A couple weeks ago, we saw two examples of smallish pillared hardtops that really tested the outer size limits of the concept. Last week’s Nissan Leopard and this Toyota Crown will demonstrate that, given a decently-sized RWD platform, the bizarre Japanese obsession that was the pillared hardtop did make some sense and could meet success.
The big difference between this Crown and last week’s Leopard is that the Toyota was actually popular. Extremely so, even. The Leopard was a dud because it was derivative and, though competent and well-built, it lacked personality at a time when the economic outlook was dire. By contrast, the S130 Crown came from a very long line of well-defined and highly valued cars and was launched right when things were looking up. Same ingredients, different mold and baking time: the difference between disaster and triumph is stunningly small.
Launched in October 1987, the S130 was the eighth generation of the Crown nameplate. As we’ve seen previously, the S130 was a pivotal generation: it was the last time the whole range (saloon, hardtop and wagon) was renewed all at the same time, it was the last generation to feature body-on-frame construction and it ushered two major developments, namely trailing arm IRS and a V8 engine, for higher-end models.
Our feature car is one of those higher-end cars with the new IRS. It’s not a top-of-the-line “Royal Saloon G” with the optional air suspension – it’s the model just below that, so it just has coils. That’s probably a good thing: those air-sprung Crowns must be a pain to keep on the road now that they’re over 30 years old.
This generation of Crown was also notable for being the first to be only available in Asia. Toyota had pulled their flagship car from the US market in the early ‘70s, but they kept selling a steady trickle in certain European, African, Middle-Eastern and Asian markets until the 1988 model year. At that point, Crowns were no longer sold abroad except in southeast Asia, China and a few Middle-Eastern markets.
This is not unrelated to the launch of Lexus, of course. Toyota finally understood that the Japanese / Asian tastes in luxury sedans was not really compatible with the rest of the world, where Jaguar, BMW or Mercedes-Benz were the reference points. Even on the domestic market, the Crown was in danger of being outpaced. Straight-6 engines were entirely acceptable, but a V8 (or a V12) was required to fight on equal terms. Nissan were also coming to that realization with their Cima, which sold very well from the start in 1988.
The engine under the hood is the same straight-6 found in the contemporary Supra: a 2954cc DOHC 24-valve version of the venerable M-series providing the rear wheels with a healthy 190hp via a 4-speed automatic. Lower trim hardtops and saloons, as well as all wagons, were available with an assortment of 2.5 and 2.0 litre sixes, or a 2.4 litre Diesel 4-cyl.
When the S130 was launched, the 3-litre 6-cyl. was the prestige engine, but Toyota saw how the wind was blowing and introduced the new 4-litre V8 they had just created for their new Lexus marque into the Crown hardtop for the JDM, as the Japanese customers would be denied the new luxury brand for the foreseeable future. This was the second time the Crown was made available with a V8: from 1964 to 1967, the 3-litre Crown V8 was at the top of the Toyota range, warming the seat for the Century. But now, the V8 was here to stay, ultimately forcing the Century to upgrade to a V12 to stay above the fray.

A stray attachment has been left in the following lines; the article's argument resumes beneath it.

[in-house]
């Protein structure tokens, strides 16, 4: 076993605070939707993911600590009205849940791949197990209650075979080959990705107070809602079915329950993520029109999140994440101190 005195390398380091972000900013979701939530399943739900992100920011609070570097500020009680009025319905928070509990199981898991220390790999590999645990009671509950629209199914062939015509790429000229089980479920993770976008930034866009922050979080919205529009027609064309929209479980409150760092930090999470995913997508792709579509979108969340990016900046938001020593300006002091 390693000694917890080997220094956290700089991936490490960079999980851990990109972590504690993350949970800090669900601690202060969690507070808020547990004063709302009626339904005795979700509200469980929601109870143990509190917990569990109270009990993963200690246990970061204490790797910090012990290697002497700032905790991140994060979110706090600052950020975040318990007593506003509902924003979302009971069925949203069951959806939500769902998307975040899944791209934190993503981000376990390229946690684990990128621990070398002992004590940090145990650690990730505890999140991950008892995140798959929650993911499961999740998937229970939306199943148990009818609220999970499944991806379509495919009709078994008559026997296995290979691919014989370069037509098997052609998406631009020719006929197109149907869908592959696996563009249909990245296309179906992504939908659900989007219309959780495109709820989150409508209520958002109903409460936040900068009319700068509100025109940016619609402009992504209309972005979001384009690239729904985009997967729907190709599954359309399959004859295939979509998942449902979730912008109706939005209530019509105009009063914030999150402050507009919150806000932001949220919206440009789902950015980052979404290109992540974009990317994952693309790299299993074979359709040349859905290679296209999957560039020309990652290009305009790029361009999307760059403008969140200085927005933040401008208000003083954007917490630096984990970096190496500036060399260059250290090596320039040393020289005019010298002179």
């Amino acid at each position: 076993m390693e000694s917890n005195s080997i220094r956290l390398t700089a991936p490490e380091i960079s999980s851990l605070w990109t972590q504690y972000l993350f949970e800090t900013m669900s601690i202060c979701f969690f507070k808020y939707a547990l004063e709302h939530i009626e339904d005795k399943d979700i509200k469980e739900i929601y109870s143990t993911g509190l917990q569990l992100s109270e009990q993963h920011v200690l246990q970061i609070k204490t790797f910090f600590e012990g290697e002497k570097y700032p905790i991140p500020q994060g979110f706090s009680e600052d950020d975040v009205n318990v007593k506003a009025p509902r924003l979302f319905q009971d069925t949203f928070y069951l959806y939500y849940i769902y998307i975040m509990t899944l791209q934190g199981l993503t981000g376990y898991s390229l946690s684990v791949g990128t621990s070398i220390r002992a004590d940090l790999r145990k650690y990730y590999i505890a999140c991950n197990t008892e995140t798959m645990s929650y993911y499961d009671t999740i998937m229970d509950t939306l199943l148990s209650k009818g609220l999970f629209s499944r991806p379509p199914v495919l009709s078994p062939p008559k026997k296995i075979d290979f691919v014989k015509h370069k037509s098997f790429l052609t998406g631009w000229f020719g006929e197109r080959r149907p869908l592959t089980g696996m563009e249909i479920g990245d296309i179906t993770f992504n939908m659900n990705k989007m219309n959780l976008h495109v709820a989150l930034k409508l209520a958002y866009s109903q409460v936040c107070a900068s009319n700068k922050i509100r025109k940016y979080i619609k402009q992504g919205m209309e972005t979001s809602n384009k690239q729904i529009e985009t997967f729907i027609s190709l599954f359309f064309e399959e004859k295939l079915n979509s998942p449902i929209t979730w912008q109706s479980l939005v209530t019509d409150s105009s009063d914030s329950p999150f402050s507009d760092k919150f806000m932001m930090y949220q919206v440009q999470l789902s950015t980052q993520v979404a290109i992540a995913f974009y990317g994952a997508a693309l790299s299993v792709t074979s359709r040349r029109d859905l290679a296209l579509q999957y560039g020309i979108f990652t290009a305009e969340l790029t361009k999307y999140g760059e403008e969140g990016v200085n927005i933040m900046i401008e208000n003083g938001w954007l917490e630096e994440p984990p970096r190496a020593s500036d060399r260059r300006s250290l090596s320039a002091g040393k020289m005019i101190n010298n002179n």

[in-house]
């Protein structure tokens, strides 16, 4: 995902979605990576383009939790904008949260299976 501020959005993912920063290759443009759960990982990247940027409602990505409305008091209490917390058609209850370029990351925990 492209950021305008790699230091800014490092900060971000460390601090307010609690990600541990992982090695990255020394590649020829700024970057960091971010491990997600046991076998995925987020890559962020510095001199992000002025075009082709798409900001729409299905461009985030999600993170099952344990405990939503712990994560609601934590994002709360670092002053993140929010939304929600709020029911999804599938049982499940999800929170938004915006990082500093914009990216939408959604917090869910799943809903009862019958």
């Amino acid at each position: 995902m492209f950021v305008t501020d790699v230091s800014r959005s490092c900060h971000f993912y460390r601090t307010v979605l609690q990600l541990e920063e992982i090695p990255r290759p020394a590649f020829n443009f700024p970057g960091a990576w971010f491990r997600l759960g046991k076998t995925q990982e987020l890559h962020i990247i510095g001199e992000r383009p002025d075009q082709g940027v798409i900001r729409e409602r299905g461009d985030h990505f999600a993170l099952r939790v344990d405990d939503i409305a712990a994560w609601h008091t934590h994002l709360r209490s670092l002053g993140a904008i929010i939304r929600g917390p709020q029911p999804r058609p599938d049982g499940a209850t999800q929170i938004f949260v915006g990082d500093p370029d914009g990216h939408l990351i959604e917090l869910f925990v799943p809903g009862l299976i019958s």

My attempts at photographing the dash were hamstrung by sun glare and a generally uncooperative camera lens (now fixed, thankfully), so I’ll have to resort to this factory photo of a Super Saloon G that shows the revolutionary navigation screen, which one used with a CD-ROM. Not sure how that worked exactly – it probably only functioned in Japan, if at all, and it’s likely impossible to use nowadays. But hey, it was the ‘80s.
I was far more successful in my attempt to document the rear seat. No doilies in this one, strangely, but the legroom looks decent enough and that Toyota velour seems to be weathering the years with aplomb.
The S130 Crown lived a long life as a saloon and wagon, as those versions were facelifted and carried on through the entire 1990s. The hardtop, however, went away in October 1991 so that the Crown S140 could take its place – as well as the new Majesta, Toyota’s actual answer to the Nissan Cima. But that coincided with the bursting of Japan’s Bubble Economy, so the S140 was much less popular than its predecessor.
In 1990 alone, Toyota sold close to 240,000 Crown S130s, making this generation an exceptionally successful one. And these Crowns are definitely still seen about relatively frequently – the wagons and formal saloons of course, because they ran extra innings. But one also sees the hardtop on occasion, which along with the Soarer was one of the most representative Toyotas of the late ‘80s.
This ancient badge still has enough equity in Asia to remain useful for the time being; even Lexus hasn’t managed to cannibalize it completely. The Crown’s peak years may have taken place about three decades ago, but it’s still here. At least it’s consistent: it’s still a somewhat gaudy 2-to-3-litre RWD saloon (AWD and hybrid drivetrain are now available, of course) and still mostly made for domestic consumption. That’s how it peaked, and that might well be how it will end.